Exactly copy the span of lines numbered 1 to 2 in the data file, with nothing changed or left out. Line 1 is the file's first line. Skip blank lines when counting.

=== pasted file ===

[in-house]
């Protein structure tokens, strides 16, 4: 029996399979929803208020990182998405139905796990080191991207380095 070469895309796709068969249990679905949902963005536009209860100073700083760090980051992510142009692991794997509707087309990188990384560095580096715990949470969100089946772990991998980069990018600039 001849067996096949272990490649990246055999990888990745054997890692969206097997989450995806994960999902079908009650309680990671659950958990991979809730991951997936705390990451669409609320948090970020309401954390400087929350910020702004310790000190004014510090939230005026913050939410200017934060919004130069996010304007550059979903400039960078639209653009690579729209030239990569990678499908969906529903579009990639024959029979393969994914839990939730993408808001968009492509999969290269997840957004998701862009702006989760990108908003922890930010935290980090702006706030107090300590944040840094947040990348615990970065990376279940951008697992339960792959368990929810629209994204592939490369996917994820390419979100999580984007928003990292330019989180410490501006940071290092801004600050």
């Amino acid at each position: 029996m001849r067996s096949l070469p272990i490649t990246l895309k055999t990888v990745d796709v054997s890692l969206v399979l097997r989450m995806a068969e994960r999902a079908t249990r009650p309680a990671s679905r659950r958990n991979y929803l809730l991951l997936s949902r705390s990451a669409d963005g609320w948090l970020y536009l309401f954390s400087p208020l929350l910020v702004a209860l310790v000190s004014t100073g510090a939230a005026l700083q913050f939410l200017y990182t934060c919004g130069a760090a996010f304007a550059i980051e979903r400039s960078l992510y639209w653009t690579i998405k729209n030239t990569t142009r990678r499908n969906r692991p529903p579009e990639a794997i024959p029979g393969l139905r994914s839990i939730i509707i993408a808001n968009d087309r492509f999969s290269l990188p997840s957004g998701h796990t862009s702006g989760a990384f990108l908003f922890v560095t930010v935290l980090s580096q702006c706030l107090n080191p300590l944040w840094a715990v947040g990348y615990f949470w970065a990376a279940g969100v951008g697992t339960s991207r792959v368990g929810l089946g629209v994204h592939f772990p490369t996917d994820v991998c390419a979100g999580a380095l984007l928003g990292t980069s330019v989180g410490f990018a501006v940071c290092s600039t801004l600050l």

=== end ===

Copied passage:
[in-house]
């Protein structure tokens, strides 16, 4: 029996399979929803208020990182998405139905796990080191991207380095 070469895309796709068969249990679905949902963005536009209860100073700083760090980051992510142009692991794997509707087309990188990384560095580096715990949470969100089946772990991998980069990018600039 001849067996096949272990490649990246055999990888990745054997890692969206097997989450995806994960999902079908009650309680990671659950958990991979809730991951997936705390990451669409609320948090970020309401954390400087929350910020702004310790000190004014510090939230005026913050939410200017934060919004130069996010304007550059979903400039960078639209653009690579729209030239990569990678499908969906529903579009990639024959029979393969994914839990939730993408808001968009492509999969290269997840957004998701862009702006989760990108908003922890930010935290980090702006706030107090300590944040840094947040990348615990970065990376279940951008697992339960792959368990929810629209994204592939490369996917994820390419979100999580984007928003990292330019989180410490501006940071290092801004600050």